The number of people rolling up their sleeves for a COVID-19 vaccine is growing in B.C., but there are still areas where uptake remains low.
So far, 59 percent of eligible British Columbians — 44 per cent of the province’s entire population — have been immunized, but vaccine hesitancy remains a concern.
Fort St. John and The University of British Columbia each have vaccination rates of about 30 percent, while just 28 percent of Peace River North residents have been inoculated.
Health Minister Adrian Dix has said some of the low numbers can be attributed to demographics, as UBC traditionally has a younger population on average.
Family doctors across the province have been trying to keep up with questions as well, hoping increased education will inspire confidence in residents who might be reluctant.
Pop-up clinics and outreach efforts in places of worship have also helped.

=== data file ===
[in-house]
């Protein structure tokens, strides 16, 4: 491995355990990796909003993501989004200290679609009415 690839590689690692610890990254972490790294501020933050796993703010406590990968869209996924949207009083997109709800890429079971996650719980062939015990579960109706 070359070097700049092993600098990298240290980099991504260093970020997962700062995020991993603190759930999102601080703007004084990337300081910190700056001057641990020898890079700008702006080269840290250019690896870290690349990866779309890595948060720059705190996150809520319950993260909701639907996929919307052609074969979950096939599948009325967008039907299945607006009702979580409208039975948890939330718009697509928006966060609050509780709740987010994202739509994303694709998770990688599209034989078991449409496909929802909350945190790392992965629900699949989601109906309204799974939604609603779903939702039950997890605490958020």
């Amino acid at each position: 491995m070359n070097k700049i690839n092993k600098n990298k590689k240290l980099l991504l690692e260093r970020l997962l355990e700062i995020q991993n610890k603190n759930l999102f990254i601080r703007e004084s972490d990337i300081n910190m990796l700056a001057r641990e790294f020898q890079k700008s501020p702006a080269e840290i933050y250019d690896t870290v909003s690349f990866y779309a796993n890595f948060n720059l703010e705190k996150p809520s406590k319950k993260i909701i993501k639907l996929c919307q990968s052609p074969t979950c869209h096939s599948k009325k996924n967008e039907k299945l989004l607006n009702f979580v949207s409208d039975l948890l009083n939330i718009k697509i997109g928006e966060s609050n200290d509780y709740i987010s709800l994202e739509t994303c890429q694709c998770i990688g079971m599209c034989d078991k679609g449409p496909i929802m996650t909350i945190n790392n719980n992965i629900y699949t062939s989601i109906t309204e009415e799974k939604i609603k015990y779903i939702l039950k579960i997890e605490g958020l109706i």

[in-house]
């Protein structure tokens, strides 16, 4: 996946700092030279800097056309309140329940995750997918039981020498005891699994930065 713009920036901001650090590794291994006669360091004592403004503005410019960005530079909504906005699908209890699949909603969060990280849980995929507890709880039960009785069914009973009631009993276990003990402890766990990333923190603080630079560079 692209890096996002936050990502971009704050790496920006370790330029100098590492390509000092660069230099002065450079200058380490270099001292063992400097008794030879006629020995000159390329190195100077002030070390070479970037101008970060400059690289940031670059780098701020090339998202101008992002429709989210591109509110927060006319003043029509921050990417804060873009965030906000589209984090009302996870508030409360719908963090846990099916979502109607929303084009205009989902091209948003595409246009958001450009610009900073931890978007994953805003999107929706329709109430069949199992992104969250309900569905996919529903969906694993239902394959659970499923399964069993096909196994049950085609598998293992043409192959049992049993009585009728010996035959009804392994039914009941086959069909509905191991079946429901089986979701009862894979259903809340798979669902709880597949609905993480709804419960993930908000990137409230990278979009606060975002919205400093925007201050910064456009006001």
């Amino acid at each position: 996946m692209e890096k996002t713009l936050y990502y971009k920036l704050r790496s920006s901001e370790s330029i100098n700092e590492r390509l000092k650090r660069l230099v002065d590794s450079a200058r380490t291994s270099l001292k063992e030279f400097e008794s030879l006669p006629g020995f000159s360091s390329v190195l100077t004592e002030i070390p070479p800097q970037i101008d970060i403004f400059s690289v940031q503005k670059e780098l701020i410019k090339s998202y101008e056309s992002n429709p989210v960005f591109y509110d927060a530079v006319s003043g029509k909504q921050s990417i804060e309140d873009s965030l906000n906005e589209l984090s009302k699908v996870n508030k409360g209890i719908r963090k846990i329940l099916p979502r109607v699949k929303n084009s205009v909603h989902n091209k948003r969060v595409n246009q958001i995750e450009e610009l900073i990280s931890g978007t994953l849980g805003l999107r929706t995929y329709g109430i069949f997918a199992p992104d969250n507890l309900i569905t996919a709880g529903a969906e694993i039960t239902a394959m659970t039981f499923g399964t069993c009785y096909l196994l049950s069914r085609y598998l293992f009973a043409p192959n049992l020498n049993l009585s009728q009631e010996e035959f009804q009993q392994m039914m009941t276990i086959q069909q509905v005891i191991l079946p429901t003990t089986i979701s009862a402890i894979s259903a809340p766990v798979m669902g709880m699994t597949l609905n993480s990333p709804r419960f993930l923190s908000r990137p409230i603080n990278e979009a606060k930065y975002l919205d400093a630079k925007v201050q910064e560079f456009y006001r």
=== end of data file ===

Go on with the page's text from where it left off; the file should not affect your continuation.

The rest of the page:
“Surprisingly, what we have found effective since we started is just repeat messaging,” explained Dr. Madhu Jawanda with the South Asian COVID-19 Task Force.
“We just have to keep on repeating the same message.”
People have chosen to go unvaccinated for a number of reasons, including waiting for more information or not wanting to queue-jump, she said.
According to polling firm Insights West as many as 23 percent of Canadians are apt to believe vaccine misinformation.
“I think of my mom for example, who took the AstraZeneca vaccine after my recommendation,” Doctors of B.C. president Dr. Matthew Chow said.
“That was a tough conversation.”
The Public Health Agency of Canada says 75 percent is the vaccination target for opening the border, and restarting activities that have been paused.